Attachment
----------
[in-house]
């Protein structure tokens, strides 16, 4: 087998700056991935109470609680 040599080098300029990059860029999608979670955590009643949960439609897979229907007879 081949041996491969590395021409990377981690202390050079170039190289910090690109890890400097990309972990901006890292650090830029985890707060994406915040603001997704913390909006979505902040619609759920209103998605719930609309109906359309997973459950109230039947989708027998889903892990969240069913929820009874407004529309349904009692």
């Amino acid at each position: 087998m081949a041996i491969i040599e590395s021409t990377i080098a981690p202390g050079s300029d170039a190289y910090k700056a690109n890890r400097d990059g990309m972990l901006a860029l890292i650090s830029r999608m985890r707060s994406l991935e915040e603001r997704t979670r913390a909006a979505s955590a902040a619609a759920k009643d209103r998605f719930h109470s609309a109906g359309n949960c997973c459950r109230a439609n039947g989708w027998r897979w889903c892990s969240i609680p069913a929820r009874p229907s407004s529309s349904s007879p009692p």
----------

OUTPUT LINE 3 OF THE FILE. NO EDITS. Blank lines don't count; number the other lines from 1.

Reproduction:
């Amino acid at each position: 087998m081949a041996i491969i040599e590395s021409t990377i080098a981690p202390g050079s300029d170039a190289y910090k700056a690109n890890r400097d990059g990309m972990l901006a860029l890292i650090s830029r999608m985890r707060s994406l991935e915040e603001r997704t979670r913390a909006a979505s955590a902040a619609a759920k009643d209103r998605f719930h109470s609309a109906g359309n949960c997973c459950r109230a439609n039947g989708w027998r897979w889903c892990s969240i609680p069913a929820r009874p229907s407004s529309s349904s007879p009692p």